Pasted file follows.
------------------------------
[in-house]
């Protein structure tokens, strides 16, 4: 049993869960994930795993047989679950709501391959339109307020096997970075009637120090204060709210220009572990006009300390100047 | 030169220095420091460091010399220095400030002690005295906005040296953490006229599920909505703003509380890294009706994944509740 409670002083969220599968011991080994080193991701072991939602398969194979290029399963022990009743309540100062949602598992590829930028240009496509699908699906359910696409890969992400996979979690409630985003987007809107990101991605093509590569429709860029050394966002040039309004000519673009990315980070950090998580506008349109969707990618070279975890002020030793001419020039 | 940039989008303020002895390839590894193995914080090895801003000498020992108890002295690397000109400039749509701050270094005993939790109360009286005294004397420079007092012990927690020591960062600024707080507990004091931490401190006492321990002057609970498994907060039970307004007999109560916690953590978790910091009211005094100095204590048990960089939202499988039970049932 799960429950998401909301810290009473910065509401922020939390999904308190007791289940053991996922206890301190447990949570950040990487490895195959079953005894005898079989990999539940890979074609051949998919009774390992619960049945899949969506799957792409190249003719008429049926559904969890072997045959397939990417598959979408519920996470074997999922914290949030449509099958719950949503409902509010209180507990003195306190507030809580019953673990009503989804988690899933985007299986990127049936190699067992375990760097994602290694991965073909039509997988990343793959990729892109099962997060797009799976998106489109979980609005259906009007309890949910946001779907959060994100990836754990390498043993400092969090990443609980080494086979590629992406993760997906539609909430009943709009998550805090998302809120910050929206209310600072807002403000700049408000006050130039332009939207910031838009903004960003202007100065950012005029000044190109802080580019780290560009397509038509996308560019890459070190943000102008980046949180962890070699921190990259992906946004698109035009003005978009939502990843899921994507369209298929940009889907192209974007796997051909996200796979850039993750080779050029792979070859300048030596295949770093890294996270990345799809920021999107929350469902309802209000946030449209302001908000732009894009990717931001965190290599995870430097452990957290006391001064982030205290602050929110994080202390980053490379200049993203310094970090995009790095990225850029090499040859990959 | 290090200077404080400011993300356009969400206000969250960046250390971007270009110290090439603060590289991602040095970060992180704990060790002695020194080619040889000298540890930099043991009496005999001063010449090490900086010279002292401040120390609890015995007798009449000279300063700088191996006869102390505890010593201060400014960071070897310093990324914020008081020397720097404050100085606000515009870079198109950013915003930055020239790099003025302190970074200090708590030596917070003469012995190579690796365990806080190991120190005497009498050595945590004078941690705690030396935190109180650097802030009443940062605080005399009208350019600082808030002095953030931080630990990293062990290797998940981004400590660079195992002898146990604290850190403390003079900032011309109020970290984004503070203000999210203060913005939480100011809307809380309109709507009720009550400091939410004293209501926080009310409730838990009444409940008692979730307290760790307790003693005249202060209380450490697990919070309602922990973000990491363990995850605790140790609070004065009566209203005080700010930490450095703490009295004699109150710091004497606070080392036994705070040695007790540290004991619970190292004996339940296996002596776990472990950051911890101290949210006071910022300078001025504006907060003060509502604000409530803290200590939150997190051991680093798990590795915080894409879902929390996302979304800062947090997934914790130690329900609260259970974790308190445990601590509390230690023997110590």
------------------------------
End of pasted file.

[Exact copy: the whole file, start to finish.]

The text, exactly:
[in-house]
């Protein structure tokens, strides 16, 4: 049993869960994930795993047989679950709501391959339109307020096997970075009637120090204060709210220009572990006009300390100047 | 030169220095420091460091010399220095400030002690005295906005040296953490006229599920909505703003509380890294009706994944509740 409670002083969220599968011991080994080193991701072991939602398969194979290029399963022990009743309540100062949602598992590829930028240009496509699908699906359910696409890969992400996979979690409630985003987007809107990101991605093509590569429709860029050394966002040039309004000519673009990315980070950090998580506008349109969707990618070279975890002020030793001419020039 | 940039989008303020002895390839590894193995914080090895801003000498020992108890002295690397000109400039749509701050270094005993939790109360009286005294004397420079007092012990927690020591960062600024707080507990004091931490401190006492321990002057609970498994907060039970307004007999109560916690953590978790910091009211005094100095204590048990960089939202499988039970049932 799960429950998401909301810290009473910065509401922020939390999904308190007791289940053991996922206890301190447990949570950040990487490895195959079953005894005898079989990999539940890979074609051949998919009774390992619960049945899949969506799957792409190249003719008429049926559904969890072997045959397939990417598959979408519920996470074997999922914290949030449509099958719950949503409902509010209180507990003195306190507030809580019953673990009503989804988690899933985007299986990127049936190699067992375990760097994602290694991965073909039509997988990343793959990729892109099962997060797009799976998106489109979980609005259906009007309890949910946001779907959060994100990836754990390498043993400092969090990443609980080494086979590629992406993760997906539609909430009943709009998550805090998302809120910050929206209310600072807002403000700049408000006050130039332009939207910031838009903004960003202007100065950012005029000044190109802080580019780290560009397509038509996308560019890459070190943000102008980046949180962890070699921190990259992906946004698109035009003005978009939502990843899921994507369209298929940009889907192209974007796997051909996200796979850039993750080779050029792979070859300048030596295949770093890294996270990345799809920021999107929350469902309802209000946030449209302001908000732009894009990717931001965190290599995870430097452990957290006391001064982030205290602050929110994080202390980053490379200049993203310094970090995009790095990225850029090499040859990959 | 290090200077404080400011993300356009969400206000969250960046250390971007270009110290090439603060590289991602040095970060992180704990060790002695020194080619040889000298540890930099043991009496005999001063010449090490900086010279002292401040120390609890015995007798009449000279300063700088191996006869102390505890010593201060400014960071070897310093990324914020008081020397720097404050100085606000515009870079198109950013915003930055020239790099003025302190970074200090708590030596917070003469012995190579690796365990806080190991120190005497009498050595945590004078941690705690030396935190109180650097802030009443940062605080005399009208350019600082808030002095953030931080630990990293062990290797998940981004400590660079195992002898146990604290850190403390003079900032011309109020970290984004503070203000999210203060913005939480100011809307809380309109709507009720009550400091939410004293209501926080009310409730838990009444409940008692979730307290760790307790003693005249202060209380450490697990919070309602922990973000990491363990995850605790140790609070004065009566209203005080700010930490450095703490009295004699109150710091004497606070080392036994705070040695007790540290004991619970190292004996339940296996002596776990472990950051911890101290949210006071910022300078001025504006907060003060509502604000409530803290200590939150997190051991680093798990590795915080894409879902929390996302979304800062947090997934914790130690329900609260259970974790308190445990601590509390230690023997110590």